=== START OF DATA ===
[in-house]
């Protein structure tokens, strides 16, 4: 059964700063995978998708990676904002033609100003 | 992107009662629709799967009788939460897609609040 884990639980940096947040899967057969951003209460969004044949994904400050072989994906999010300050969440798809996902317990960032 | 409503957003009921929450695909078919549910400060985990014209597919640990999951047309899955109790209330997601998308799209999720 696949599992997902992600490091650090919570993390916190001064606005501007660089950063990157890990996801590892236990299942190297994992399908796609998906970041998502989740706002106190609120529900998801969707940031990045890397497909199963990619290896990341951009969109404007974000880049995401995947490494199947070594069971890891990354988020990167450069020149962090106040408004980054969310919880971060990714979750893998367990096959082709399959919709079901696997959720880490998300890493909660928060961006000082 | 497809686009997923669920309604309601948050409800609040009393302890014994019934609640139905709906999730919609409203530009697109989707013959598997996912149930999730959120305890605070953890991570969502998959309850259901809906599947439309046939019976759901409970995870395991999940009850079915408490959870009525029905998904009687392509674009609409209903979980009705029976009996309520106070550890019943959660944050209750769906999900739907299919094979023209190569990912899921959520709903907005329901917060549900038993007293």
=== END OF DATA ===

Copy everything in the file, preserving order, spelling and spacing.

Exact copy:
[in-house]
């Protein structure tokens, strides 16, 4: 059964700063995978998708990676904002033609100003 | 992107009662629709799967009788939460897609609040 884990639980940096947040899967057969951003209460969004044949994904400050072989994906999010300050969440798809996902317990960032 | 409503957003009921929450695909078919549910400060985990014209597919640990999951047309899955109790209330997601998308799209999720 696949599992997902992600490091650090919570993390916190001064606005501007660089950063990157890990996801590892236990299942190297994992399908796609998906970041998502989740706002106190609120529900998801969707940031990045890397497909199963990619290896990341951009969109404007974000880049995401995947490494199947070594069971890891990354988020990167450069020149962090106040408004980054969310919880971060990714979750893998367990096959082709399959919709079901696997959720880490998300890493909660928060961006000082 | 497809686009997923669920309604309601948050409800609040009393302890014994019934609640139905709906999730919609409203530009697109989707013959598997996912149930999730959120305890605070953890991570969502998959309850259901809906599947439309046939019976759901409970995870395991999940009850079915408490959870009525029905998904009687392509674009609409209903979980009705029976009996309520106070550890019943959660944050209750769906999900739907299919094979023209190569990912899921959520709903907005329901917060549900038993007293």